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Postby cornelia » Tue Jan 18, 2005 9:18 am

This might be of interest to some people:
Apomorphine in idiopathic restless legs syndrome: an exploratory study.

Tribl GG, Sycha T, Kotzailias N, Zeitlhofer J, Auff E.

Department of Neurology, University of Vienna, Vienna General Hospital, Waehringer Guertel 18-20, A-1097 Vienna, Austria. gotthard.tribl@meduniwien.ac.at.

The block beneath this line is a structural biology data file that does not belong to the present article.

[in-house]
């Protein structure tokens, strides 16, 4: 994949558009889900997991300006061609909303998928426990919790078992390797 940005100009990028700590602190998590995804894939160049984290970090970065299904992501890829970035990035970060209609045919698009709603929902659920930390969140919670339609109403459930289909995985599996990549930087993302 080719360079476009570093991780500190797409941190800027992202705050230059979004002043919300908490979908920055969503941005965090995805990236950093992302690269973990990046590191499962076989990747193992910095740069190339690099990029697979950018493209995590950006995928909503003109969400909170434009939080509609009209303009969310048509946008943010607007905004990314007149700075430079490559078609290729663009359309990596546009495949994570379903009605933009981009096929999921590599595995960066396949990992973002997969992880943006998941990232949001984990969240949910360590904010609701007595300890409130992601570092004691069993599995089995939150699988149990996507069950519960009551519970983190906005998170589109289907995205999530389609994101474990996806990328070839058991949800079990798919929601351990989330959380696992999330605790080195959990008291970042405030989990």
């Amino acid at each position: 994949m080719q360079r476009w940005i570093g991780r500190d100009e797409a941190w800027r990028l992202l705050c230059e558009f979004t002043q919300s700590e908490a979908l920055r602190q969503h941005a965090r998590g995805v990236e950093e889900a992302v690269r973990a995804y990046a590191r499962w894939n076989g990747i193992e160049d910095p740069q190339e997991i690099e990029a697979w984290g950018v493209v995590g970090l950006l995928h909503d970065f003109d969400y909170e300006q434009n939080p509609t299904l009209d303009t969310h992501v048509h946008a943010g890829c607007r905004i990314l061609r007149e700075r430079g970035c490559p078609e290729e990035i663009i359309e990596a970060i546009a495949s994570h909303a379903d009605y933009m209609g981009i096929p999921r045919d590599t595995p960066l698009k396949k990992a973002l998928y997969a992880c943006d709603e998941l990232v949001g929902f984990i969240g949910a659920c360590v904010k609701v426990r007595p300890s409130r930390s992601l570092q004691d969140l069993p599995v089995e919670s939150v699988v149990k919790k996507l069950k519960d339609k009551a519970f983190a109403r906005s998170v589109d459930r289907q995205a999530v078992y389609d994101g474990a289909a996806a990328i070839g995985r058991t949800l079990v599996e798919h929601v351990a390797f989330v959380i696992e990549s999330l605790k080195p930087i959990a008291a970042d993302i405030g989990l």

BACKGROUND: Dopaminergic and opioidergic drugs have been found to be effective in patients with restless legs syndrome (RLS). OBJECTIVES: To test the effect of apomorphine-a combined opioidergic and dopaminergic agonist-and subsequent selective antagonism by naloxone and metoclopramide on subjective and objective symptoms in patients with idiopathic RLS. METHODS: Nine patients with RLS were pretreated with oral domperidone for three days. A modified suggested immobilisation test (SIT) was carried out between 8 pm and 1 am under the following conditions of intravenous drug administration: baseline-apomorphine-apomorphine plus naloxone-apomorphine plus metoclopramide. Outcome variables were a visual analogue scale (VAS) of subjective RLS symptoms and EMG documented periodic leg movements while awake (PLMW). RESULTS: Compared with baseline, apomorphine resulted in a rapid and significant improvement in subjective RLS symptoms as measured by VAS (54.5% improvement; p = 0.011), and an almost immediate cessation of PLMW, measured by PLMW index (98.0% improvement; p = 0.012). Neither additional naloxone nor metoclopramide blocked this effect significantly. While given apomorphine with metoclopramide, there was a trend to reappearance of PLMW. CONCLUSIONS: Apomorphine may be an effective treatment for idiopathic RLS. Its effectiveness may reflect both to its dopaminergic and its opioidergic activity, and is not diminished significantly by blocking only one of these pathways. The trend to a worsening of the PLMW index with metoclopramide hints at a primarily dopaminergic effect of apomorphine in idiopathic RLS.


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